I read a story in the Warwick Review last summer: “Sometimes Gulls Kill Other Gulls,” by A.J. Ashworth, whose work I didn’t know. It was spare, atmospheric writing, understated. A girl on a beach is befriended then bullied by a sinister boy. It involved an elderly dog that drowns in a rock pool in a cave. The undercurrents of the story were as strong, and as unobtrusive, as the undercurrents of the sea round the cave.
The biographical notes said that Ashworth’s story collection would be published later in the year. I made a note to look out for it. Meanwhile, I came across a recording on the Internet of an interview with Ashworth on Radio Lancashire. She went on to read the opening of two stories: “The Rings Of Saturn,” and “The Future Husband.” The latter especially intrigued me. A woman watches a man, a stranger, as he looks at a mummy, a high-born Egyptian girl, in a glass case. She fantasizes about marriage, invents a lifetime of shared jokes and memories of this first encounter; more disturbingly, she fantasizes of being nursed by him through serious illness, during which she identifies with the Egyptian girl, with her sand-striated teeth.
Partly because I had once written a story about a man who befriends a preserved body in the British Museum, but mainly because of the power and strangeness of Ashworth’s writing, the story began to haunt me. I even dreamt about it, which has never happened to me before. I was even more determined to read the collection, although slightly afraid of being let down by the rest, as sometimes happens with first collections.
Quite the reverse – I was stunned by its power and range. Story after story impressed me. Some of them I would dearly love to be able to claim as my own.
There’s variety here, of tone, attack, pacing, of lives, mostly cramped but in different ways, the characters ranging from childhood to old age, yet every life fully inhabited, written from within. That is equally true when Ashworth writes across the gender divide. In “Bone Fire,” a teenage boy rebuilds a bonfire – one of his few personal skills – in his school’s basement, and sets it alight. His cockiness, his hurt, are deftly sketched in, his encounters with his female teacher, part-erotic, part-defiant. Interestingly, it’s written in the second person, which has a distancing, clarifying effect. It also, I thought, might have made it easier for Ashworth to write across gender.
But no. There’s a later story, “Trees,” also male but written in the first person, and again entirely convincing in its portrayal of a boy trying to free himself from the taint of his father’s conviction as a paedophile. From its description of his bruised wariness, of his encounters with girls and other boys in a local youth club/social centre, you would assume the writer to be an ex-sixteen year old male.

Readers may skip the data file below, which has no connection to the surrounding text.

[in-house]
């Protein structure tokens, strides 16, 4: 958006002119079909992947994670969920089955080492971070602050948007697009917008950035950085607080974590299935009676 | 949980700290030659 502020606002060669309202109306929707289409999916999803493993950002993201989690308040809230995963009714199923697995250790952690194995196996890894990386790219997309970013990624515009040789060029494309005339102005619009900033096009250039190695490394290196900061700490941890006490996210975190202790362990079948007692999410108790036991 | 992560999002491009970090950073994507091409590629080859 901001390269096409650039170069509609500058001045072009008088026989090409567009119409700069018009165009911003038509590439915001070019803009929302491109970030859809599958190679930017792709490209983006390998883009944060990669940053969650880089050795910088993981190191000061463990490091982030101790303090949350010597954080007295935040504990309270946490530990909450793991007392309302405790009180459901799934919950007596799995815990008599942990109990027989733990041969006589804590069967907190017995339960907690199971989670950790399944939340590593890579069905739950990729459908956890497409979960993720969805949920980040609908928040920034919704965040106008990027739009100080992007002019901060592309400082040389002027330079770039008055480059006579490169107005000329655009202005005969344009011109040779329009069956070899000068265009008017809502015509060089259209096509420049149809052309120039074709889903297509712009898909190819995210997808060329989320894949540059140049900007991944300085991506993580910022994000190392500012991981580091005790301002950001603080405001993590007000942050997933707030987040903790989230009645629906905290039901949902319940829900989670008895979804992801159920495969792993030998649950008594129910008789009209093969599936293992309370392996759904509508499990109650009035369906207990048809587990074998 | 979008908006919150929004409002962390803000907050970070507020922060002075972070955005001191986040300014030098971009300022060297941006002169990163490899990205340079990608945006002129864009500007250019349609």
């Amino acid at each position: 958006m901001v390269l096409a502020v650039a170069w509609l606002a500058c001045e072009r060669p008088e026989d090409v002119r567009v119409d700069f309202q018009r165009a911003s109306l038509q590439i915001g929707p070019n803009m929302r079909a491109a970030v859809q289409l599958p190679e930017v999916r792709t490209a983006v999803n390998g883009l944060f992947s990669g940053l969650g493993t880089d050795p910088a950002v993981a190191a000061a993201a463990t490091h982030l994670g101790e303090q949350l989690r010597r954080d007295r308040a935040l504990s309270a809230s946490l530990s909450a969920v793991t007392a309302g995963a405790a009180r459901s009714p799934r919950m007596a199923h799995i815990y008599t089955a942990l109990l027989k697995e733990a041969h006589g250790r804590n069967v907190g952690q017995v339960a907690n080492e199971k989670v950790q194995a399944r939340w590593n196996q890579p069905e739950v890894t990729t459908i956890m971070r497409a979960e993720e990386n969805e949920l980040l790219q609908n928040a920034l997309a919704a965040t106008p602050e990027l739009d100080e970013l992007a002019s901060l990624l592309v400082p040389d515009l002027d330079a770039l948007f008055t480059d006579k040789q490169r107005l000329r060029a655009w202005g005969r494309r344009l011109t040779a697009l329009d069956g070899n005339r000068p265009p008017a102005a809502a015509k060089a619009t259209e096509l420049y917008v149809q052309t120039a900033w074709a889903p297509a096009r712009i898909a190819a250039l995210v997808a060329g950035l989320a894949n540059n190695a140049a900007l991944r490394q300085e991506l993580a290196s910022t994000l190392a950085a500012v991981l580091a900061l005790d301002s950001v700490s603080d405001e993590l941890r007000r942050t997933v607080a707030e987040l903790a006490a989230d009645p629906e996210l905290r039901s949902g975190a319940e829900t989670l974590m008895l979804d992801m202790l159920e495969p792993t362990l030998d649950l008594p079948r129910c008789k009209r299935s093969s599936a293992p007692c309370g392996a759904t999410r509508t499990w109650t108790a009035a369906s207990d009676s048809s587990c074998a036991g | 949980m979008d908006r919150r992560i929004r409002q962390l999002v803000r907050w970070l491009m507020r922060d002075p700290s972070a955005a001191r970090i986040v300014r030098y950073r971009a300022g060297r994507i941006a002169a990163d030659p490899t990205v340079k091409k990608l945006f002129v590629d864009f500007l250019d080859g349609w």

Or, from “Zero Gravity,” a still-fifteen year old, a member of a girl-gang that taunts another member, about her choice of name for her unborn baby. This story is written in the first plural until, with striking effectiveness, the narrator detaches herself from the gang, describing in first singular her access of sympathy and its subsequent rejection.
In “Rings Of Saturn,” an elderly woman is being interviewed by a local reporter about her coming Golden Wedding anniversary as her husband, a respected astronomer, drifts further out of her reach into the deep space of Alzheimer’s. This again is in the second person, observant of the young reporter’s incomprehension, aware that the news story she will write will be superficial, another’s life entirely.
The astronomical metaphors crop up frequently, but always effectively. Like all her metaphors, they are there to illuminate, not show off. The same is true of her descriptions, adjectives, all needle-sharp, no fluff. A child pale as oats, a telephone voice curtailed into a blinking striplight of sound.
The latter is from the oddest, most powerful story, “Overnight Miracles,” in which a woman pays for rituals given over the phone, designed to bring back to life her just-dead husband. They almost succeed – he begins to revive, speaks (in an electronic, computer voice), subsides. She desperately dials the number for a further ritual, a miracle, to be told it’s the wrong number. She is left listening to the automatic message, “the number you have dialled has not been recognised…”
It’s a tour de force in an overwhelmingly assured collection, and so doesn’t stand out for just that reason. There are 14 stories here. I could remark at length on all of them. But no paraphrase or quotation really conveys the mastery, the strangeness, or the depth of compassion here.
Besides, there is no need: the collection is there – waiting to be read.
David Rose is the author of Vault: An Anti-Novel.